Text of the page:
Bad weather is likely to delay the probe into the helicopter crash over the Morecambe Bay gas field until next week at the earliest, say coastguards.
Clockwise from top left: John Shaw, Alfred Neasham, Stephen Potton and Simon Foddering all died
Ged Lynch of HM Coastguard said the delay came as conditions were near gale force and that the weather was set to deteriorate further this weekend.
The search for a seventh man missing following the helicopter crash that killed six has now been called off.
A data recorder from the 20-year-old helicopter has not yet been recovered.
All the men involved in the crash off the Lancashire coast have now been named.
Rig workers Robert Warburton from Heysham, Leslie Ahmed from South Shields, John Shaw from Kirkcaldy and Alfred Neasham from Durham were killed.
Pilots Stephen Potton from Blackpool and Simon Foddering from Preston also died. A search for contractor Keith Smith has been called off.
The Maritime and Coastguard Agency said it had called off the search for Mr Smith, 57, of Stockton-on-Tees, because "all that could be done in terms of search and rescue has been done".
The helicopter, which took off from Blackpool Airport, was on a routine flight between rigs for gas firm Centrica when it crashed into the sea 25 miles off the coast on Wednesday evening.
The cause of the accident involving the Eurocopter is unknown
Lancashire Police said the helicopter, a Eurocopter AS365N, had flown to two gas rigs and was on its way to a third when it "veered to the left" and ditched into the sea.
It crashed 500 yards away from the third rig. No emergency call was received.
The helicopter was flying from the Millom West platform - owned by Burlington Resources Ltd but operated by Centrica - to the North Morecambe platform on its way to the South Morecambe platform, which is permanently occupied.
Three people on the third platform witnessed the incident. One of them had been due to board the helicopter and was described by police as "traumatised".
Police said the weather was normal for the time of year and that the witnesses said they saw nothing unusual with the helicopter.
The families and friends of crash victims have been paying tribute to their loved ones.
Mr Shaw's wife Deirdra said her 51-year-old husband - known to friends as Jake - would be "sorely missed by everyone who knew him".
Mr Neasham's daughter Jill said her family would "never come to terms with" the death of her father, Alfred, 57.
Neighbours of Mr Foddering, 33, described him as a "fantastic guy" and a "devoted father".
And relatives of 51-year-old Mr Potton, speaking from his home in Blackpool, said they were devastated.
Mr Ahmed, 48, had been planning to hold a late Christmas celebration with his family because he had been working over the holiday.
The family of Mr Warburton, 60, asked to be left alone to grieve in peace.
A Cleveland Police spokesman said friends and family of missing Mr Smith were "clinging to the hope that he will be found safe and well."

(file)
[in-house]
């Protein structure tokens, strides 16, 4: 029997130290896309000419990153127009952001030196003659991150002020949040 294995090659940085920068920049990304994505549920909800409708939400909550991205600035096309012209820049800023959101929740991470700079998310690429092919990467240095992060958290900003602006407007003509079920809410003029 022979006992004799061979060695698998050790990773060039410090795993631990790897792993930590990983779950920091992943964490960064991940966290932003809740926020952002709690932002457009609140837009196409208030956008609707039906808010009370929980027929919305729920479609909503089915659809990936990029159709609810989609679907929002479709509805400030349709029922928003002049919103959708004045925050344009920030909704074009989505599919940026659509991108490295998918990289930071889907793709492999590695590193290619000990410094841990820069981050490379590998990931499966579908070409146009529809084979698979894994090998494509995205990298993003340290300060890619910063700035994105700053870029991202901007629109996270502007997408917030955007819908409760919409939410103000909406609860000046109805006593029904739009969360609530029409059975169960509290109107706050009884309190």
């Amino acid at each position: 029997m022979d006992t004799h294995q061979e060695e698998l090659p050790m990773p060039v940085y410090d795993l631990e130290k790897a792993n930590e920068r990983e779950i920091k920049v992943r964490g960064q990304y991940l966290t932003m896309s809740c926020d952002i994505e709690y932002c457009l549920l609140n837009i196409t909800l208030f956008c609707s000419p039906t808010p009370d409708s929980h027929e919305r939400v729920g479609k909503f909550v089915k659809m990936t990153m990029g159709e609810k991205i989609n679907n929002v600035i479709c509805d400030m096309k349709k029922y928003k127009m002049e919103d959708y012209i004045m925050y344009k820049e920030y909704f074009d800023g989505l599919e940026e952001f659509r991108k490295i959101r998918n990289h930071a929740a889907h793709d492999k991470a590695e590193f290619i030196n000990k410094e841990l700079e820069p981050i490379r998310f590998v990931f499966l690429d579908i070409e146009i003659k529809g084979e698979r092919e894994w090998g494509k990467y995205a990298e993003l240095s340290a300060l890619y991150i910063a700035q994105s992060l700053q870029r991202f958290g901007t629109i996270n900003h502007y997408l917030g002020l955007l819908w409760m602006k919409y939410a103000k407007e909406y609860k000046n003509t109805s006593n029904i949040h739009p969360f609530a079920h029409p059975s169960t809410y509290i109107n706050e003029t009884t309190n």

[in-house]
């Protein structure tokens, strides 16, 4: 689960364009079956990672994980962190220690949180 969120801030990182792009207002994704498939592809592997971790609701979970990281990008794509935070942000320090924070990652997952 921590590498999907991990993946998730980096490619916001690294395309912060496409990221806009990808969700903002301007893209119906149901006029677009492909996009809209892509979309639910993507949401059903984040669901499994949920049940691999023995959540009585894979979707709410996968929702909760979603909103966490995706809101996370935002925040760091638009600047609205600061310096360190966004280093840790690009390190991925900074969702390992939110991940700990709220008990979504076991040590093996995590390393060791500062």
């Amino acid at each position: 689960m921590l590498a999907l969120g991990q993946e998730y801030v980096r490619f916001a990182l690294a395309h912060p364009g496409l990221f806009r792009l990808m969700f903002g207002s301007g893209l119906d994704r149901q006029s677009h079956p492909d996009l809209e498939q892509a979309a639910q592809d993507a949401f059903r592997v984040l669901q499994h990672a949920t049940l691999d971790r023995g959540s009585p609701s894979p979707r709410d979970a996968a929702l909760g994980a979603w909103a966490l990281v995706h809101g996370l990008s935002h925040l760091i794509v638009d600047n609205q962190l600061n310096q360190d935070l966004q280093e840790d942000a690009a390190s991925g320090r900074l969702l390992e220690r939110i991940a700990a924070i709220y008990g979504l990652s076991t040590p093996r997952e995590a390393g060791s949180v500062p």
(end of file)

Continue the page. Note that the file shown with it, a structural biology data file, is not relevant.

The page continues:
Frank Cygal, a gas rig worker turning up for work at Blackpool Airport helicopter terminal on Thursday, said: "It's just horrible thinking about the families.
"Those fellas coming home for New Year had not had a Christmas and the families - I can't imagine what they're going through."
David Learmount, safety expert with Flight International magazine, said the age of the helicopter - it was manufactured in 1986 - was "one of the factors that the investigators will look at.
"But, on the other hand, all of the other components are lifed individually."
He said: "Apart from the chassis, just about every part will have been replaced - in some cases several times - since it was built."
CHC Scotia said that, while the aircraft itself was 20 years old, "most of the components are regularly replaced".
Spokesman Keith Mullett said the firm operated five Eurocopter AS365N helicopters - known as the Dauphin - in Europe, and the aircraft's safety record and performance in the fleet had been "excellent".
He said: "The amount of information we have is extremely limited. The investigation is in its early stages.
"It is much too early to say or to speculate at all about what could have happened," he said.
Centrica's Sam Laidlaw said: "Our priority is to provide as much support as we can. Our thoughts and prayers are with the families at this terrible time."
Mr Laidlaw said it was the first major incident to affect the company's operations in Morecambe Bay since they began 21 years ago.
The four dead passengers all worked for Centrica, and Mr Smith is an employee of one of its contractors, Costain Petrofac.
The Air Accident Investigations Branch (AAIB) has launched an inquiry into the incident.
Gas was discovered in the area in 1974 and extraction operations began 11 years later. There are about 143 Centrica staff working on the platforms at any one time.